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January 28, 2020 at 9:58 am

Partied like animals. My residence hall in uni had regular costume parties and social events. Learnt how to scull beers the Aussie way.
Lots of studying. We have a paper at the end of the year that covers everything we learnt in 1st and 2nd year. Tonnes of anatomy and physiology. Performed in a Soap Opera for the 2013 “Med Review”, an annual music theatre live show.
Picked up skydiving as a hobby. Went crazy for it. Visits the dropzone nearly every weekend. Jumped butt-naked for my hundredth skydive which is known as the “Undie Hundie”, a tradition. Also competed in tennis inter-club tournaments for my Uni. Grades suffered as a result.
Tonnes of learning and clinical experience. Saw my first death in hospital. Saw my first childbirth in hospital. Had my tattoo sleeve done. Studying for a paper that covers everything we learnt from 1st year to 4th. Finished the year half-broken.
Empty. My room looked like the inside of a garbage truck. Not full-blown depression but dysthymia. Can’t remember much.

Good thing there was no formal exams for final year students. It’s more like a semi-intern year where we rotate around and help out the working interns.

  • This reply was modified 6 months, 2 weeks ago by Allen Faria.

January 29, 2020 at 6:00 am

One of the first things I learned in medical school was that I’m not that smart. I’m smart enough to stand out when compared to the general population, but in med school, I’m nothing special. I had to work hard for average grades and scores.
During my first year, this revelation was pretty crushing. My whole ego was set up about being the clever one, and suddenly that was no longer true. But in the process of scrambling to learn how to study and apply myself, I learned some very important skills, and discovered I have other strengths, namely emotional intelligence and personal discipline. I have learned to approach my learning in a systematic and disciplined fashion of which I wasn’t previously capable. This method of learning makes me look back at other “hard” topics like law, physics or mathematics and realize: hey, I could probably use this skill set to learn that body of information, too.
Overall, I prefer this new outlook. Feeling sure you are adequate is WAY better than feeling insecure about being “gifted.”

January 29, 2020 at 6:04 am

• I don’t think I studied that hard. I make an effort to attend all my lectures and concentrate during them. But I generally play games and do no work at home until the last 2 weeks before exam, when I start cramming. And still passed above average – so far. I know I need better study habits but procrastination is tempting…
• Didn’t really restrict my social commitments all that much. But then again I’m not the type that finds joy in drinking and dancing all night. I prefer small gatherings of close friends over meals when we have interesting conversation.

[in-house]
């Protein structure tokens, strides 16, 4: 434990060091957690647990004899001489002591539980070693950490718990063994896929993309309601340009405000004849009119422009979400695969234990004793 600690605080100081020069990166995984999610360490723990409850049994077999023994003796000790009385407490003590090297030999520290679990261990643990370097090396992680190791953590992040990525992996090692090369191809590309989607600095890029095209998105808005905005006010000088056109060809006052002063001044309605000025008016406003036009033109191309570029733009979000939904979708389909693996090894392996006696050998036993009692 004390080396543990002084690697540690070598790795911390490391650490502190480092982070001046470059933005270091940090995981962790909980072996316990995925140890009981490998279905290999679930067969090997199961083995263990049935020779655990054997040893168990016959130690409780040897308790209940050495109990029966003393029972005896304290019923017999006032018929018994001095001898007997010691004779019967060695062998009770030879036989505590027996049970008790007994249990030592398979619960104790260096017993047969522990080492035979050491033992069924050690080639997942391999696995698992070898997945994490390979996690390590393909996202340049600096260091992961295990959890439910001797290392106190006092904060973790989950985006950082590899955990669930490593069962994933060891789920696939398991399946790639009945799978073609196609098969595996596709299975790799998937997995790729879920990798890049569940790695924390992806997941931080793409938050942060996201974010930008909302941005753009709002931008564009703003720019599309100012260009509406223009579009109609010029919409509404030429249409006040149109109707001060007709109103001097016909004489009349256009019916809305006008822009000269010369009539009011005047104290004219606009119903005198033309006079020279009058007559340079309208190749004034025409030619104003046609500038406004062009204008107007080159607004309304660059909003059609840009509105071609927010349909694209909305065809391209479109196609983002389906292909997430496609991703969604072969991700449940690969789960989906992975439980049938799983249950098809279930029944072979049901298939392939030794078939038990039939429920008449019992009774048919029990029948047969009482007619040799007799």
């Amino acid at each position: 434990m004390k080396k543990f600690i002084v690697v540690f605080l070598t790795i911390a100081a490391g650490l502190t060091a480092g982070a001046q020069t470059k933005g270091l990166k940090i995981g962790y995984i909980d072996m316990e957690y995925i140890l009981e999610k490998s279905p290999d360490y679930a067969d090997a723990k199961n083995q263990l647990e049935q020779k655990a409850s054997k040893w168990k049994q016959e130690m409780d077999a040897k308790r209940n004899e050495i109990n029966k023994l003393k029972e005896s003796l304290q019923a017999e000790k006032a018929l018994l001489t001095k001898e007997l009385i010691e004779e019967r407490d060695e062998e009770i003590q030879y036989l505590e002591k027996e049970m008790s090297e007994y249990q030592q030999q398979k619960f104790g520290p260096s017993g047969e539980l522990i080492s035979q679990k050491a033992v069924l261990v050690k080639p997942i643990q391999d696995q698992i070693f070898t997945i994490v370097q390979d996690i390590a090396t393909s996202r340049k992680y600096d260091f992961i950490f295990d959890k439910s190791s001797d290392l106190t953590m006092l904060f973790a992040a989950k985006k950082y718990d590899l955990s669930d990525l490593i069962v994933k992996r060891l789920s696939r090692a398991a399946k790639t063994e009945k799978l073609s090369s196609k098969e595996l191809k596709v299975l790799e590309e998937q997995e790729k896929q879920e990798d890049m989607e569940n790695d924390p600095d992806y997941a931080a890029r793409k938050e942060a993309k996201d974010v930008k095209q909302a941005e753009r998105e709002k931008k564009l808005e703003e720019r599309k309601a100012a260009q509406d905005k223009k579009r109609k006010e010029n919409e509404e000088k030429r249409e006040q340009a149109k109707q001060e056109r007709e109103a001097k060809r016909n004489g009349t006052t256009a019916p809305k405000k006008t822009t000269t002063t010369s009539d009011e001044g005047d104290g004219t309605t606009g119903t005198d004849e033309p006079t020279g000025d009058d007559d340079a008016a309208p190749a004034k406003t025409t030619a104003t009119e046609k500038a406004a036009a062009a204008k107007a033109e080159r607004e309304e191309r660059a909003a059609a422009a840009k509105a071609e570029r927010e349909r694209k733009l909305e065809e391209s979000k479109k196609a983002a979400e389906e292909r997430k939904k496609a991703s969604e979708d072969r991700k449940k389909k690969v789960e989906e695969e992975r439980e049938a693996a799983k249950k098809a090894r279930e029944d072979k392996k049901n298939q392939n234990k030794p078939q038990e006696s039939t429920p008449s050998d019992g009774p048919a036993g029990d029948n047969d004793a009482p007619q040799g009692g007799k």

• Med school seems to have a real interest to educate us about being ethical and moral. We have to write 2 essays every year on our personal and professional development. I understand their intention is good, but still find the essays annoying to complete.
• We need to do a research project as part of the MD. It is a joke and everyone hates it.
• I’m fairly lucky in that my family is in the same city as my medical school. My parents have graciously provided me with food, accommodation and love for free, so I don’t need to work to support myself.
• Also fairly lucky that the government subsidised my tuition fees, making it around 1/7 of the fee paid by international students. And I also get to take a loan for it.

February 20, 2020 at 8:29 am

Let me rewind my memory cassette and go down the memory lane to search for ‘those’ instances. I don’t think I would be having anything new to say, most of the answers to this question have already pointed out the aspects.

Let’s begin then, brace yourselves. 😉

February 20, 2020 at 9:42 am

Once you crack NEET, Life’s all set : I am still searching for the person who quoted this statement. If you can get hold of the one, do let me know. To all the aspirants, LIFE IS ABSOLUTELY NOT SET, not that easily.

Diagnosing patients : People might have seen posters or images of Medicos holding an X-Ray plate and discussing with their fellowmates. Trust me, when you step up into 1st Year, all you would be doing with the plate would be identifying the bones and AP/PA View and nothing else.

March 27, 2020 at 9:56 am

Medical Colleges have a lot many girls, you might just find your ‘Lady Charming’ : The person who stated this is on #02 on my Search List, just after Point 1. I haven’t even memorized the names of all of my 250 batchmates and people talk of finding true love 🙄.

March 27, 2020 at 11:11 am

Nerds all around : Aao kabhi haveli pe. Not a single trait would be missed out, trust me. We have one from each category, an entire Gene pool.